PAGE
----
Brian Morearty was enjoying dinner in Paris Friday when the sound of gunfire pierced the night.
At first, the Peninsula resident and his Airbnb colleagues, who were in the French capital for a conference, mistook the "Bang! Bang! Bang! Bang! Bang!" for fireworks, he said.
"I started asking, 'What happened?'" Morearty recalled.
News about the deadly terror attacks quickly trickled into Morerarty’s social media feeds. He promptly texted his wife saying that he was safe and loved her.
The jihadist Islamic State has since claimed responsibility for the coordinated gun-and-bombing attacks in Paris that killed 129 people – 89 of whom were at the Bataclan concert hall – and injured at least 352 others.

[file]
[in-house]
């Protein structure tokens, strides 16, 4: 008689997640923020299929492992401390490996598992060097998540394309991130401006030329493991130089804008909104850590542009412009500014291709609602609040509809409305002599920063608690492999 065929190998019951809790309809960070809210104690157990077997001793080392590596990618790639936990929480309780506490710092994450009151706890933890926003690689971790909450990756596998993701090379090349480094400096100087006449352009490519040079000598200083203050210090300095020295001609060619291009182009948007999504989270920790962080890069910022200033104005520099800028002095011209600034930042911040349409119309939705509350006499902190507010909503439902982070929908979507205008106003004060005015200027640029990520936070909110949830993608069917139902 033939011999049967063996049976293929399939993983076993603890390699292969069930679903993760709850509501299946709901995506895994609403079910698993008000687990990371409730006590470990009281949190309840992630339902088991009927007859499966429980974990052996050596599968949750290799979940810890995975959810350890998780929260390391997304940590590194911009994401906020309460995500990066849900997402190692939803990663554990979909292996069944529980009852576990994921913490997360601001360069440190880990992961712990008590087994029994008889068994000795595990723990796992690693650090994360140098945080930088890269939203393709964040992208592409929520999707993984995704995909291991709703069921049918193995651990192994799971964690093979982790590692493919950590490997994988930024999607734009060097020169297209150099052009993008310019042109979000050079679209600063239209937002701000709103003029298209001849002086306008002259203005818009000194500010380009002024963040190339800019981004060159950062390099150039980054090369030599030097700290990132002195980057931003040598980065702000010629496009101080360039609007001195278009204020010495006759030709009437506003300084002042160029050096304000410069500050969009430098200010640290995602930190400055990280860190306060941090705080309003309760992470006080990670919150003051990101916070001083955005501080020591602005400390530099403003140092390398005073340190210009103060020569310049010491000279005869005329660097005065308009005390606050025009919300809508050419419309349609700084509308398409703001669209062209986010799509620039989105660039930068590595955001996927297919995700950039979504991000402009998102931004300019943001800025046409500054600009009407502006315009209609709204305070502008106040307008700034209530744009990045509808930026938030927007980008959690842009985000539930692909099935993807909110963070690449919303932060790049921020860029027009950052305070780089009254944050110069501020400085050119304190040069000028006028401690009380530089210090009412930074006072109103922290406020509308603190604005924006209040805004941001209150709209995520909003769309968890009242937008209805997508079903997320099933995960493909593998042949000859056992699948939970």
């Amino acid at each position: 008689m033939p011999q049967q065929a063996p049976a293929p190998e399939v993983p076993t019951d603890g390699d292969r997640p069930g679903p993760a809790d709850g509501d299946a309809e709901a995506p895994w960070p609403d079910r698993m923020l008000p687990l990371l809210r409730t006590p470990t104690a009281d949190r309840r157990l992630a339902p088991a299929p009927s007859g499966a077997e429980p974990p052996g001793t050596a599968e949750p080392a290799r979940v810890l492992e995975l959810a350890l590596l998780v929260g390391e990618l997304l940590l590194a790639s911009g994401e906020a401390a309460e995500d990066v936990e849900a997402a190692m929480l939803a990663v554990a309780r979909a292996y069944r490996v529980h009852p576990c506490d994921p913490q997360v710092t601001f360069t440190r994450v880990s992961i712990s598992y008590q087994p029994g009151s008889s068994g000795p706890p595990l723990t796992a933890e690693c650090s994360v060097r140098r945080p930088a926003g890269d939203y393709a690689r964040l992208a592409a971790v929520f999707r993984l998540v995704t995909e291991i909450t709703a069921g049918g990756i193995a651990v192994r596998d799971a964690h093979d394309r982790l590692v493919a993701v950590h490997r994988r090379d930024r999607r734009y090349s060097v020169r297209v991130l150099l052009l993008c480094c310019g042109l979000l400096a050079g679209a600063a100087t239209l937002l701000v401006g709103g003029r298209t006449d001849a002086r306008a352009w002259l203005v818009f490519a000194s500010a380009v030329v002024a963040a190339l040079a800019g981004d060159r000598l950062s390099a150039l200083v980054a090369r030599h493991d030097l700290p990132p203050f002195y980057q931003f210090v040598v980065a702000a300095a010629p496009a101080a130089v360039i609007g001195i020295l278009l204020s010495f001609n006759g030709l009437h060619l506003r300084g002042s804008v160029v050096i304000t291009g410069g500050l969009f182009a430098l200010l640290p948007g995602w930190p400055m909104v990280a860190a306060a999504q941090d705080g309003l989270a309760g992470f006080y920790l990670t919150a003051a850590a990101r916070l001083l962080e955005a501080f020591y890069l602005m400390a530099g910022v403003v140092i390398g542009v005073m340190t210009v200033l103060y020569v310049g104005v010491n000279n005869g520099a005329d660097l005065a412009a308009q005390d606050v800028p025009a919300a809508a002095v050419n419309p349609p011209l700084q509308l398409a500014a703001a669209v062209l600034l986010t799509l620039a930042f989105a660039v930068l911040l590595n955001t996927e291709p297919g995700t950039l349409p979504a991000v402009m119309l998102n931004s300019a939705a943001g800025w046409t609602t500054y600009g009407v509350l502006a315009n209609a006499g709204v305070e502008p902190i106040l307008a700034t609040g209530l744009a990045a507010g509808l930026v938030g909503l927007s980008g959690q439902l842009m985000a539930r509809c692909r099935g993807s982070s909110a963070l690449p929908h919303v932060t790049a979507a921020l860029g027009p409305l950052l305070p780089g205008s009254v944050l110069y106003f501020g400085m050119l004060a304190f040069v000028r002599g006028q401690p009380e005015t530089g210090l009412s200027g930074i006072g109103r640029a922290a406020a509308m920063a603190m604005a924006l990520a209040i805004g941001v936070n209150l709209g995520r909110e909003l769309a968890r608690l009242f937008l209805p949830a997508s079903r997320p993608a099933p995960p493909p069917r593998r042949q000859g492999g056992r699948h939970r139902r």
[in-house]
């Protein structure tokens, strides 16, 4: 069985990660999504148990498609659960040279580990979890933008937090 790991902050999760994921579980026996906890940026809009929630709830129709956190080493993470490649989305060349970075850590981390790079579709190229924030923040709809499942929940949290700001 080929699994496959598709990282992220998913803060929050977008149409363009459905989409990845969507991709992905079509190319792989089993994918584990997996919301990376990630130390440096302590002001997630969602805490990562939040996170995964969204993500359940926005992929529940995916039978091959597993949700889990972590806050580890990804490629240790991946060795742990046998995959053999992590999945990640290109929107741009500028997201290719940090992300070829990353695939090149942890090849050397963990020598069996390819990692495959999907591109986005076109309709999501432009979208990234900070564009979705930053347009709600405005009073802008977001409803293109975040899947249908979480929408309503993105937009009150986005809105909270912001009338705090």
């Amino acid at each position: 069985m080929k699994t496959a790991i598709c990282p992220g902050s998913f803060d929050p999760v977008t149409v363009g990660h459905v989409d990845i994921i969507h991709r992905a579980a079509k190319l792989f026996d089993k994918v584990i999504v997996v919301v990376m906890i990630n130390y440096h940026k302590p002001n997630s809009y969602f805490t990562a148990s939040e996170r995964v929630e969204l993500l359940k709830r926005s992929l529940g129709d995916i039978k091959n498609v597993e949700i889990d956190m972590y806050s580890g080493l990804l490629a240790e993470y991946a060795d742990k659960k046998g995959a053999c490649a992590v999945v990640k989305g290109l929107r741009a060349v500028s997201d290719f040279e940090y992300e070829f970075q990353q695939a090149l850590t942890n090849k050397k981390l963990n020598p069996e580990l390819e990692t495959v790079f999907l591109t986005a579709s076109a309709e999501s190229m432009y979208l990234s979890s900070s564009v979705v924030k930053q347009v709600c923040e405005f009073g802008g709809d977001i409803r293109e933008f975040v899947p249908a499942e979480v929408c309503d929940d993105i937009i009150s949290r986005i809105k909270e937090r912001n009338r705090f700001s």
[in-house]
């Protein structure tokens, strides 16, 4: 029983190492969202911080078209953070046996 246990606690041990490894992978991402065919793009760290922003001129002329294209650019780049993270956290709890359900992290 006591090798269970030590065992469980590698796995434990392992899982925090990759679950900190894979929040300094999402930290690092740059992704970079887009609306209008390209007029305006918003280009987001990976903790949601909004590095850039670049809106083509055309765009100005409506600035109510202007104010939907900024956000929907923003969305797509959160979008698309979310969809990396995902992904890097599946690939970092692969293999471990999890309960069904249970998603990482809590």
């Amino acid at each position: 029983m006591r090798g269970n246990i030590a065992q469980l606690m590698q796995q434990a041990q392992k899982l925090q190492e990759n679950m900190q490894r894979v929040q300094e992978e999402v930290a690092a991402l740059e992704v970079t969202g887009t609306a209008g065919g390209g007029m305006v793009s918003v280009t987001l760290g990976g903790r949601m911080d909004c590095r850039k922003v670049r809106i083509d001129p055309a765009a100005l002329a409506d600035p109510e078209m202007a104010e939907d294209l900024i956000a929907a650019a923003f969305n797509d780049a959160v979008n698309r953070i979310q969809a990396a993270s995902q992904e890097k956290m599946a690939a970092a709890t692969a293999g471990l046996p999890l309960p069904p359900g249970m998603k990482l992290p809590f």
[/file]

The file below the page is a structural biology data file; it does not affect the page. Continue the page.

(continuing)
But, at the time, Morearty didn’t know how close he was to the terrorists.
"It turned out [that we were] half a block from some of the shootings," he said.
Morerarty said that all the diners at the restaurant where he was hunkered down for about five hours after word about the massacre first surfaced. He then decided to walk to his Airbnb host’s apartment in the dead of the night.
"I walked until my phone died," he recounted.
After an emotional reunion at San Francisco Airport Sunday, Morearty resumed his normal routine Monday. But Paris and the events that unfolded that fateful night are fresh in his mind.
"Mostly what I’m feeling is compassion for the people of Paris – they lost loved ones," he said. "The memory is going to stay forever. It was very intense."